The aim of this study was to analyze the influence of the relative age effect (RAE) on the selection and promotion processes in an elite soccer academy. One hundred and eleven elite youth players who belonged to an elite soccer club from the Spanish “La Liga” participated in this study. Players were classified into three age-categories: under 14 years (U14), under 16 years (U16) and under 18 years (U18); and they were also classified in quartiles based on their date of birth (i.e., January-March, Q1; April-June, Q2; July-September, Q3; October-December, Q4). In addition, two further classification criteria were established based on the selection (i.e., selected and non-selected players) and promotion (i.e., promoted and non-promoted players) processes. The main results showed that in U14 and U16 age-categories, players born early in the year were over-represented compared to players born late in the year, although birth-distribution was not associated with the likelihood of a player to be selected or promoted. In addition, less fat in sum skinfolds, less percentage of fat, higher percentage of muscle and lower endomorphy and mesomorphy components were showed in U14 selected players, in comparison with non-selected players. Likewise, better sprint performance was found in U16 selected players versus non-selected ones. However, no significant differences on anthropometry, body composition, somatotype and physical performance were found between promoted and non-promoted players. Therefore, our results suggest there is need for coaches to reorient their talent identification programs in order to make sure that players selected to continue playing in the club have the potential to promote to the excellence in soccer.
Citation: Castillo D, Pérez-González B, Raya-González J, Fernández-Luna Á, Burillo P, Lago-Rodríguez Á (2019) Selection and promotion processes are not associated by the relative age effect in an elite Spanish soccer academy. PLoS ONE 14(7): e0219945. https://doi.org/10.1371/journal.pone.0219945
Editor: Filipe Manuel Clemente, Instituto Politecnico de Viana do Castelo, PORTUGAL
Received: May 15, 2019; Accepted: July 4, 2019; Published: July 24, 2019
Copyright: © 2019 Castillo et al. This is an open access article distributed under the terms of the Creative Commons Attribution License, which permits unrestricted use, distribution, and reproduction in any medium, provided the original author and source are credited.
Data Availability: All relevant data are within the manuscript and its Supporting Information files.
Funding: The authors received no specific funding for this work.
Competing interests: The authors have declared that no competing interests exist.
In order to ensure fair competition between players with similar levels of development and growth, youth soccer competitions are arranged by age-groups . However, this competition system does not allow to completely avoid players with different chronological age competing within the same category. Since the cut-off for players distribution within a specific category is determined by year onset (1st January), and players born in two different years may be competing at the same age-category, the chronological age difference between young competitors may be up to 24 months . This variance leads to considerable anthropometry and physical conditioning differences between players competing against each other [3–5]. So, this phenomenon should be taken with special attention in the identification of talented athletes during early age.
It has been extensively reported in the literature that these growth-related biological differences among players of the same team and category determine the chances of a player to be included in the talent identification programs undergone in elite soccer academies [6,7]. Players born at the beginning of the year are more likely to be selected to be part of an elite soccer academy, compared to those born at the end of the same year . This phenomenon is known as relative age effect (RAE) , and it has been well-documented in soccer for the past two decades [2,9–15]. However, there is a lack of knowledge regarding the association between RAE and the selection and promotion of elite young athletes. Therefore, it would be interesting to investigate the influence of this phenomenon on the selection and promotion processes undergone by elite soccer academies.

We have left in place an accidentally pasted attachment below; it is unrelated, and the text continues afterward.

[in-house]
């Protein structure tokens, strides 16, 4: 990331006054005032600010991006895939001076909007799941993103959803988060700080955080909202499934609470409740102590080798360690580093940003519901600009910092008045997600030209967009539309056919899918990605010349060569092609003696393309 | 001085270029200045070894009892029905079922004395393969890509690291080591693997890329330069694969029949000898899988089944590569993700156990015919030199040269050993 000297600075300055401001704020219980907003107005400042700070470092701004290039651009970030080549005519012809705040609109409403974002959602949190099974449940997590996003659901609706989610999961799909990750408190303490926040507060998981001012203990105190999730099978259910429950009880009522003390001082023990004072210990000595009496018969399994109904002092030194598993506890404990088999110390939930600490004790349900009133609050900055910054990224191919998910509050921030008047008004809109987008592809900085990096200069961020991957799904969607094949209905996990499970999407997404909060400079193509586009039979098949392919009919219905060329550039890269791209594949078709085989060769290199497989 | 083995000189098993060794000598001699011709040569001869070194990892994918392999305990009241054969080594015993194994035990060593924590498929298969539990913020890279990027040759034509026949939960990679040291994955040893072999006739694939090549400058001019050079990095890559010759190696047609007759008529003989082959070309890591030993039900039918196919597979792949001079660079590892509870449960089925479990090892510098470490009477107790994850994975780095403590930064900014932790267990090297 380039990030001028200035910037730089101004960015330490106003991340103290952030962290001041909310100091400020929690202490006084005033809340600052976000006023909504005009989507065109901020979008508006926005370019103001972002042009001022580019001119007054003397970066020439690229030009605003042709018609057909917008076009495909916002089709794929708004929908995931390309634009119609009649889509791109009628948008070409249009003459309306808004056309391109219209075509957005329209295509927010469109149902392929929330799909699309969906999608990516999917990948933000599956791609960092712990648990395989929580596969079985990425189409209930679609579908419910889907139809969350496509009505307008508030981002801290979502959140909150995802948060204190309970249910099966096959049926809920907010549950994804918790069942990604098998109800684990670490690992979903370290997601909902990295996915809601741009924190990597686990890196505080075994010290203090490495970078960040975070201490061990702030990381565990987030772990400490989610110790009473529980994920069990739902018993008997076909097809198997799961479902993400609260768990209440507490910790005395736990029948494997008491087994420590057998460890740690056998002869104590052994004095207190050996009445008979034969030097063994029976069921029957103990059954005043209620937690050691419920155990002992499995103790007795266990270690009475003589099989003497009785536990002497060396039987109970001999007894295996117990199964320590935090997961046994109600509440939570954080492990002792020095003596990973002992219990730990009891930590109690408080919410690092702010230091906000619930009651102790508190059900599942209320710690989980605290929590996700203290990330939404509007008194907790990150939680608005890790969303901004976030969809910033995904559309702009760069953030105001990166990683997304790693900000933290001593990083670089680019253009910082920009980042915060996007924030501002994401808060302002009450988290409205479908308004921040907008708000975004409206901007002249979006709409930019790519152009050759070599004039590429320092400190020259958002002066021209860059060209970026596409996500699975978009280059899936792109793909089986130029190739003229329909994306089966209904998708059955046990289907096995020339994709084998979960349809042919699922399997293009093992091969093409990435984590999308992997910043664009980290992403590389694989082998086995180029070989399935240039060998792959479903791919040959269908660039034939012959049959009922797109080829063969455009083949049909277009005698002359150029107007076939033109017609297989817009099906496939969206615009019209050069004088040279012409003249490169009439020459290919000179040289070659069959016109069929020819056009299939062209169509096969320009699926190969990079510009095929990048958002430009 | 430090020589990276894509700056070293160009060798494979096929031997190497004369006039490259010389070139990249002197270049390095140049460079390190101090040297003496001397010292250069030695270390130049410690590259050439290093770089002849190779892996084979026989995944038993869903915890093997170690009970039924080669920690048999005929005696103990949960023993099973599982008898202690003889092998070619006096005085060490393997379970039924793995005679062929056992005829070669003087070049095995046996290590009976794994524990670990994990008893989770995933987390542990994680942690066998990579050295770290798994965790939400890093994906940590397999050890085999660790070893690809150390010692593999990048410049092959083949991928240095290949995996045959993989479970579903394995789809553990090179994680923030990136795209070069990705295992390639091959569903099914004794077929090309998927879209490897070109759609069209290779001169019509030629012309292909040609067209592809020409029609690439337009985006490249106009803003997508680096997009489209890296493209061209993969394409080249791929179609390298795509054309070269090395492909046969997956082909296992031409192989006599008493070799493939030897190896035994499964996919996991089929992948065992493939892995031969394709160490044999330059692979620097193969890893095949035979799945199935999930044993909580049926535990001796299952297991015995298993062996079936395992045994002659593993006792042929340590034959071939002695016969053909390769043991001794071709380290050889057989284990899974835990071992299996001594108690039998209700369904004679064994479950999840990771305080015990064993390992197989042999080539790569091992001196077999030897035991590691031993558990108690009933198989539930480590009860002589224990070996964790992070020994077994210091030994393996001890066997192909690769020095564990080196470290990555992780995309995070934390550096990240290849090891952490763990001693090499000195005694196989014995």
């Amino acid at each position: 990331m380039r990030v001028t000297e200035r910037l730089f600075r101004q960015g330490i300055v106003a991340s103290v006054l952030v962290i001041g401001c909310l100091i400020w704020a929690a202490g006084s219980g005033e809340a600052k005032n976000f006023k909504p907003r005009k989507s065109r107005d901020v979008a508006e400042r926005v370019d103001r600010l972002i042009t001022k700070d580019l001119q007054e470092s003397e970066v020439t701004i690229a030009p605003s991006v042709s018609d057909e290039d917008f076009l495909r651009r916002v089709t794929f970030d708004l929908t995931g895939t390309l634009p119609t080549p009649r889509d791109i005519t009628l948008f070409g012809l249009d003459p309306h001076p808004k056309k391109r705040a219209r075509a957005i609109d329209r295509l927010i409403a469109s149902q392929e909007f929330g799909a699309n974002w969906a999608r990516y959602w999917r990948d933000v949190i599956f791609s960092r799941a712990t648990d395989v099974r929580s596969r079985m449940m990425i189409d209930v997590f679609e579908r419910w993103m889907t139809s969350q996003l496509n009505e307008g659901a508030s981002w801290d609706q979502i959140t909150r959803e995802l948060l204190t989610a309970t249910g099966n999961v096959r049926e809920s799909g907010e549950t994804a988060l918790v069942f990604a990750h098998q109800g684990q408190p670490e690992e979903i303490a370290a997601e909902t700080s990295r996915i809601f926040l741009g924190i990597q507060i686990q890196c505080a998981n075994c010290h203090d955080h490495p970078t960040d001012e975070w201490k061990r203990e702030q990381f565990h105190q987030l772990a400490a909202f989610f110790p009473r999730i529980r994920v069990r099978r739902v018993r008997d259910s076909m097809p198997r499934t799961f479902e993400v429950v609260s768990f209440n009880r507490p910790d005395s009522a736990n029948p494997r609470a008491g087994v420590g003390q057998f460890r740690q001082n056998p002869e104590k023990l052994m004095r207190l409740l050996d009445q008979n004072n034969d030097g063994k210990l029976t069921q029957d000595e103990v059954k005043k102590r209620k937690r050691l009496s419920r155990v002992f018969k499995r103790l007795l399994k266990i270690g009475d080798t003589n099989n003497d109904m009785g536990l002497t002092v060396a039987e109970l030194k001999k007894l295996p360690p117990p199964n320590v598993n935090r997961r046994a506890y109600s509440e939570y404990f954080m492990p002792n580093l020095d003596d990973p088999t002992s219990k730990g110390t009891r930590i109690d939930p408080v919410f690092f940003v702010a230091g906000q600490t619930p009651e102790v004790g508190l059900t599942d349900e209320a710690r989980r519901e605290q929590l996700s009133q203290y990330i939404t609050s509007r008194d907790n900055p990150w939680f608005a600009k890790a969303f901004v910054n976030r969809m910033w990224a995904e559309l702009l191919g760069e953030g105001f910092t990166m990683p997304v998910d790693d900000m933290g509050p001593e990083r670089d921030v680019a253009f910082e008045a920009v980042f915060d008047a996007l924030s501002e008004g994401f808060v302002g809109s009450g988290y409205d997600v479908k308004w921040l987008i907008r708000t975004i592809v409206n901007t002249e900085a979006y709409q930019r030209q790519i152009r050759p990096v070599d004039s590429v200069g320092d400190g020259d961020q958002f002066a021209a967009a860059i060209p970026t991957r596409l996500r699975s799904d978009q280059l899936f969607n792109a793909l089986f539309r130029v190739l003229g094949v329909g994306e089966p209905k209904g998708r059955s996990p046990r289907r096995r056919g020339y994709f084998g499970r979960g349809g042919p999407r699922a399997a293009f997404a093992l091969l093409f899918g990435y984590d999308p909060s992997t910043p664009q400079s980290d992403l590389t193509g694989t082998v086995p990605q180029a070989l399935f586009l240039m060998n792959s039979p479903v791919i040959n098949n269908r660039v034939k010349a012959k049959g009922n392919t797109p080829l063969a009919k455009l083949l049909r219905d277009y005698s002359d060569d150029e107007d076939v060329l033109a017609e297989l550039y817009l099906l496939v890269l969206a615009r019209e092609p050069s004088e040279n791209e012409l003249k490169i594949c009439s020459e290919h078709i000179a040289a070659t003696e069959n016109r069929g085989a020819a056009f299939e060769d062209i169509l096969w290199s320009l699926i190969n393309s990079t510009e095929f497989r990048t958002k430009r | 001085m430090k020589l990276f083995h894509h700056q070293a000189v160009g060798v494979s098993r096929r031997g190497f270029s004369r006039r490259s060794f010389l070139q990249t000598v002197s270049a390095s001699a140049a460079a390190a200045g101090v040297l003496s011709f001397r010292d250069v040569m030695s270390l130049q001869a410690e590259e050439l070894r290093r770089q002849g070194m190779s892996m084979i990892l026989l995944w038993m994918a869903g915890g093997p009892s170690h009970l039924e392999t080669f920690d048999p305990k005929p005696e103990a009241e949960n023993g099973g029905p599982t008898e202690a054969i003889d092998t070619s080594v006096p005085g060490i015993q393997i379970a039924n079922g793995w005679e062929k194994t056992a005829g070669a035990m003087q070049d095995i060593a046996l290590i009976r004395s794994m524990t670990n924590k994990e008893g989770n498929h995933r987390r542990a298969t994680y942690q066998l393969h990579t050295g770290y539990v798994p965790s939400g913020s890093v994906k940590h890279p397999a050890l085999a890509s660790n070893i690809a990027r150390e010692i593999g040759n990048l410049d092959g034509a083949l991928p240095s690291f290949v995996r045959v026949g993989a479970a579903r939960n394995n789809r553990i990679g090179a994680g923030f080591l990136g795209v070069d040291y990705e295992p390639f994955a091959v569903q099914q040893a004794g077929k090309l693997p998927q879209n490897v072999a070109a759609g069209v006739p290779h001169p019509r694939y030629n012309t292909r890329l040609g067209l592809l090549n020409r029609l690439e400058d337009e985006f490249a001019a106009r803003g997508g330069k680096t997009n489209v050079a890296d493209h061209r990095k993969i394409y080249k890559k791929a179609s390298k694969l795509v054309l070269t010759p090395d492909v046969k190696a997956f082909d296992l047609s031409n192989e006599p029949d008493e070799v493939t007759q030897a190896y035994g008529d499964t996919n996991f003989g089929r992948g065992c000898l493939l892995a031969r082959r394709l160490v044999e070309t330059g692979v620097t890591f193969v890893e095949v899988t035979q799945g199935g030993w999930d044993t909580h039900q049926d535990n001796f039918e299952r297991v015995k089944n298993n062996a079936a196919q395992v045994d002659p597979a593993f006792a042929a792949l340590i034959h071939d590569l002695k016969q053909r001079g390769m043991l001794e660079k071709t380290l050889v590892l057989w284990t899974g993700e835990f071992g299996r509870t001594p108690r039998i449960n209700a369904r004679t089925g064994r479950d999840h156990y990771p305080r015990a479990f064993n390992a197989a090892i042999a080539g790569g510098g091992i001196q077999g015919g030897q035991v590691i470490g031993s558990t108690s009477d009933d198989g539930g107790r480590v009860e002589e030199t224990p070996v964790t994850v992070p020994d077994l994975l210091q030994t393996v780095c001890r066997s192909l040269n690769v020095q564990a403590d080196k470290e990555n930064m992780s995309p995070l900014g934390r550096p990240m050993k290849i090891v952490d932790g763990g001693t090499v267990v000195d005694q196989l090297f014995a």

Determining the main traits which can influence the specific competence of soccer players is far from perfect , because soccer is a multifactorial sport in which success is conditioned by the interaction of multiple relevant features such as anthropometric, body composition, somatotype, physical and physiological factors, as well as soccer-specific skills . In this sense, it is well-known that making predictions about future performance at early ages (i.e., U10-U18 age-categories) is a complex task , although elite soccer academies are expected to find the reason determining the chances of a player to succeed in the club or to achieve high competitive levels . Therefore, further information is needed in order to improve the talent identification process, and thus stablishing the specific characteristics of talented players who progress in an elite soccer academy is crucial for coaches, in order to optimize talent development programs.
Previous investigations have been carried out in order to optimize the selection process, defined as the progression to the next age-categories and standard of play of talented youth soccer players [9,19,20]. In this respect, it has been observed that athletes selected to continue playing for a Spanish soccer academy during the next age-category had lower weight, higher height, lower percentage of fat and were better in agility test, when compared to non-selected players . Besides, Gil et al.  observed that players pre-selected to entry in an elite soccer academy displayed better agility and endurance compared to non-selected players. Furthermore, it has been reported that the selection criteria depend on the age-category of the talented players. Whereas physical performance was crucial for players from U13 age-category in order to be selected to continue playing for the soccer academy, neither physical conditioning nor anthropometry and body composition characteristics were vital for players from U15 age-category in order to progress to the following stage of the club . Since there is no consensus about the main characteristics which seem to ascertain the continuity of soccer players in a club, further studies are needed in order to understand the selection process undergone by youth soccer academies.